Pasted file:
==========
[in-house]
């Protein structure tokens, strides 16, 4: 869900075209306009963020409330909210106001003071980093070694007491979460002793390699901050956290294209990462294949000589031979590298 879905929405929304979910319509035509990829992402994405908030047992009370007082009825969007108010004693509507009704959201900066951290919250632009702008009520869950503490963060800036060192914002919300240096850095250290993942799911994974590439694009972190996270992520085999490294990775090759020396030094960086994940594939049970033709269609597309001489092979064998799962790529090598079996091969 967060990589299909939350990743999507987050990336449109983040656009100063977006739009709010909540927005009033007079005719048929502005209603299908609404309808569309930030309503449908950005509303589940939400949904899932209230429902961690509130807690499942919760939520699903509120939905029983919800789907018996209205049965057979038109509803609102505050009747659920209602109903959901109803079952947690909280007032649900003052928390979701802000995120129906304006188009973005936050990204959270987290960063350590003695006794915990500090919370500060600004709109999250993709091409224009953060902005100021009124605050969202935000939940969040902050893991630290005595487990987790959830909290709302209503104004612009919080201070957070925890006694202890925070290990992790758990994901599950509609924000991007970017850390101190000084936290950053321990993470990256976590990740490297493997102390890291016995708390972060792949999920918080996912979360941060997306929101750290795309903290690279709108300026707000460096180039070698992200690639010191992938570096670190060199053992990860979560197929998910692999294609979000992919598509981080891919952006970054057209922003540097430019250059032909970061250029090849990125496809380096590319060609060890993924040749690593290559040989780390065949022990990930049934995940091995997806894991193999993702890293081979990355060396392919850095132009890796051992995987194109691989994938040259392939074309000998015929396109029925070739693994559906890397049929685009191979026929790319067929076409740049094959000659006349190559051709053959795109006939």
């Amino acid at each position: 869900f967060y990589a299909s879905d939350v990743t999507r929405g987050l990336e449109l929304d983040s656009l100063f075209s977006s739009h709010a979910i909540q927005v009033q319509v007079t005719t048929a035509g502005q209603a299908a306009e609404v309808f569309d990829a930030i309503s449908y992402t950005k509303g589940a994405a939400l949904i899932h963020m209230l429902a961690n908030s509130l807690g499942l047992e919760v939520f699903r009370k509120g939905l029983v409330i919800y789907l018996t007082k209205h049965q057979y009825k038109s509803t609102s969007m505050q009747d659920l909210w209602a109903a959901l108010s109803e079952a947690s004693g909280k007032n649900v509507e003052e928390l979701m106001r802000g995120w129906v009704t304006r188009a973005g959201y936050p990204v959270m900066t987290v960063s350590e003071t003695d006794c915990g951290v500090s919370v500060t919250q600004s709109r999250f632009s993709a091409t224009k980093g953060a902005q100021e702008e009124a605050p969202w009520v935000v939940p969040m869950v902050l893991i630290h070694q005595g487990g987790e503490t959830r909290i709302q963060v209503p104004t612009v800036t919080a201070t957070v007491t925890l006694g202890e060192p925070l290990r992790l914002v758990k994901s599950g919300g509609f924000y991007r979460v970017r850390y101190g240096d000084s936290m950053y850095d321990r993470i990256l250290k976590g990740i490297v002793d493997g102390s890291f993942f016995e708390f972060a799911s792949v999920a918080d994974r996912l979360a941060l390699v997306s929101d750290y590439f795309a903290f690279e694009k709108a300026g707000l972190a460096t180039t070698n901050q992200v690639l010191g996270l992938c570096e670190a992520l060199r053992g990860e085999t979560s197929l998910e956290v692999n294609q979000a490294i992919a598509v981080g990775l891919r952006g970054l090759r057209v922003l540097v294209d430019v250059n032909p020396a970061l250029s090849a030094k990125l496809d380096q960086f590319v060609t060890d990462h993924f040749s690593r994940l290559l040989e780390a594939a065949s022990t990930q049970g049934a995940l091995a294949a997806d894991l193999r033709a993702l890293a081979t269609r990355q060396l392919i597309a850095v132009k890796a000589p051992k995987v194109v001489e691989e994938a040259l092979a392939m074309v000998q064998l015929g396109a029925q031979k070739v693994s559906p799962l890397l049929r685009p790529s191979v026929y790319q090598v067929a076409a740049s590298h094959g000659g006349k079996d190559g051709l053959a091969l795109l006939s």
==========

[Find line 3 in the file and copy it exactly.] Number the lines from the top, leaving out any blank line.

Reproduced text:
């Amino acid at each position: 869900f967060y990589a299909s879905d939350v990743t999507r929405g987050l990336e449109l929304d983040s656009l100063f075209s977006s739009h709010a979910i909540q927005v009033q319509v007079t005719t048929a035509g502005q209603a299908a306009e609404v309808f569309d990829a930030i309503s449908y992402t950005k509303g589940a994405a939400l949904i899932h963020m209230l429902a961690n908030s509130l807690g499942l047992e919760v939520f699903r009370k509120g939905l029983v409330i919800y789907l018996t007082k209205h049965q057979y009825k038109s509803t609102s969007m505050q009747d659920l909210w209602a109903a959901l108010s109803e079952a947690s004693g909280k007032n649900v509507e003052e928390l979701m106001r802000g995120w129906v009704t304006r188009a973005g959201y936050p990204v959270m900066t987290v960063s350590e003071t003695d006794c915990g951290v500090s919370v500060t919250q600004s709109r999250f632009s993709a091409t224009k980093g953060a902005q100021e702008e009124a605050p969202w009520v935000v939940p969040m869950v902050l893991i630290h070694q005595g487990g987790e503490t959830r909290i709302q963060v209503p104004t612009v800036t919080a201070t957070v007491t925890l006694g202890e060192p925070l290990r992790l914002v758990k994901s599950g919300g509609f924000y991007r979460v970017r850390y101190g240096d000084s936290m950053y850095d321990r993470i990256l250290k976590g990740i490297v002793d493997g102390s890291f993942f016995e708390f972060a799911s792949v999920a918080d994974r996912l979360a941060l390699v997306s929101d750290y590439f795309a903290f690279e694009k709108a300026g707000l972190a460096t180039t070698n901050q992200v690639l010191g996270l992938c570096e670190a992520l060199r053992g990860e085999t979560s197929l998910e956290v692999n294609q979000a490294i992919a598509v981080g990775l891919r952006g970054l090759r057209v922003l540097v294209d430019v250059n032909p020396a970061l250029s090849a030094k990125l496809d380096q960086f590319v060609t060890d990462h993924f040749s690593r994940l290559l040989e780390a594939a065949s022990t990930q049970g049934a995940l091995a294949a997806d894991l193999r033709a993702l890293a081979t269609r990355q060396l392919i597309a850095v132009k890796a000589p051992k995987v194109v001489e691989e994938a040259l092979a392939m074309v000998q064998l015929g396109a029925q031979k070739v693994s559906p799962l890397l049929r685009p790529s191979v026929y790319q090598v067929a076409a740049s590298h094959g000659g006349k079996d190559g051709l053959a091969l795109l006939s």